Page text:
A map of Qatar National Utility Corridor from Ras Laffan to Ras Abu Fontas.
BY MOHAMMAD SHOEB
DOHA: The cost of the project to build over 20 huge reservoirs at five strategic sites, is likely to overrun by up to 15 percent from the initial estimates of QR11bn ($3bn), a senior official of Qatar General Electricity and Water Corporation (Kahramaa) said yesterday.
This could be due to increasing cost of raw materials, including sand, cement, bitumen, said Engineer Mohammed Salme Al Mansoori (pictured), Manager, Water Projects Department, Technical Affairs at Kahramaa. Al Mansoori, also a member of the Committee for Primary Materials at the Ministry of
Economy and Trade responsible for monitoring prices of construction materials, said: “As a lot of big projects, including those of Qatar Rail and Ashghal, are going on simultaneously, keeping prices under control will be very challenging. So a rise in prices is expected to continue until 2017.”
Kahramaa is to build four to five reservoirs in Umm Birka, Umm Slal, Rawdat Rashed, Abu Nakla and Umm Thumama, and they will be adjacent to Qatar National Utility Corridor from Ras Laffan to Ras Abu Fontas.
Both areas, which house most of water desalination plants, will be connected with a network
of about 470km long pipelines from generation sources to reservoirs and an additional 100km of new transmission mains (total 570km). The diameter of these pipelines will be up to 1.6m.
“The project is the first of its kind in the world, which will have the world’s largest man-made reservoirs providing water security in case of emergency in the Arabian Gulf,” said Al Mansoori.
To maximise supply security, reservoir sites are spread along the corridor, using it to feed water to each other and into transmission.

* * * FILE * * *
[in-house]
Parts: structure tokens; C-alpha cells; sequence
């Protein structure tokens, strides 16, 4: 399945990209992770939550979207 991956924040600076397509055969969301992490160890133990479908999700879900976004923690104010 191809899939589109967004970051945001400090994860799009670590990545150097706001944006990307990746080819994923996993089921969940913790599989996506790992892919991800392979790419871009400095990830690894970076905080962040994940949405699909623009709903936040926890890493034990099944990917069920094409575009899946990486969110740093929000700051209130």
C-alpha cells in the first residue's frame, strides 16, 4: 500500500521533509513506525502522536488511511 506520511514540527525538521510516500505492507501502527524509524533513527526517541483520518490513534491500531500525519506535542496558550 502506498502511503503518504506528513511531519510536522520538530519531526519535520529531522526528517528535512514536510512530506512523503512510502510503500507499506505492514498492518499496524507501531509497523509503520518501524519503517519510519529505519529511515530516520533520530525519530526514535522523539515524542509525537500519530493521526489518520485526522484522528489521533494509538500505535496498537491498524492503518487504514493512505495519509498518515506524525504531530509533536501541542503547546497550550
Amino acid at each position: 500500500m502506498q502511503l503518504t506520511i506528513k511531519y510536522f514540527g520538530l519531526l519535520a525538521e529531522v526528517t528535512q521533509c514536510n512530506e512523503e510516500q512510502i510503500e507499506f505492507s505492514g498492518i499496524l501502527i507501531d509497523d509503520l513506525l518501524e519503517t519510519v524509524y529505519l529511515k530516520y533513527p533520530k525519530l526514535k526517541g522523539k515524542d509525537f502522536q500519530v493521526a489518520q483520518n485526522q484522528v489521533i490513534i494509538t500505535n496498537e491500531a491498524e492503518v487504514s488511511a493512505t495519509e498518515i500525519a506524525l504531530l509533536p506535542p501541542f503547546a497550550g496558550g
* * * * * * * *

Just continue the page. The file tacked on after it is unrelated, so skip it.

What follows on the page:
Spreading them out also allows water to pass into transmission lines at various locations, and the use of the existing transmission system with minimum modification.
The facility will enable to store nearly 2,300 million gallons of water. “We are in the final stage of awarding contracts for pipelines by this month-end, followed by the tendering of other ackages for the construction of reservoirs and pumping stations,” he said.
The project is in response to the huge increase in water demand in the country as it undergoes an infrastructure and development transformation. It will help enhance Qatar’s treated water storage capacity from the current 2.7 days to up to seven at normal supply, equivalent of 30 days of emergency storage.
Qatar has the production capacity of 325m gallons per day (mgpd), and with the commissioning of a new 40mgpd plant, it will have surplus capacity.
Demand for water varies between 210 mgpd and 310 mgpd (depending on the season) and is forecast to go up to 400 mgpd in 2022 and 440 mgpd in 2026.
The reservoirs will be semiburied (six metres underground and six above) rectangular structures (300m long and 150m wide) fully covered, each with a storage capacity of between 86m and 97m gallons. Water quality from the generation source up to the reservoirs will not be changed.
“The reservoirs have been designed to keep the water fit for human consumption. Water will be kept fresh by using circulation pumps and chlorination and supply will comply with local and World Health Organisation standards,” he said. There are about 100 reservoirs with capacity from 6m
to 25m gallons. The total capacity of all of reservoirs put together is 920m gallons. THE PENINSULA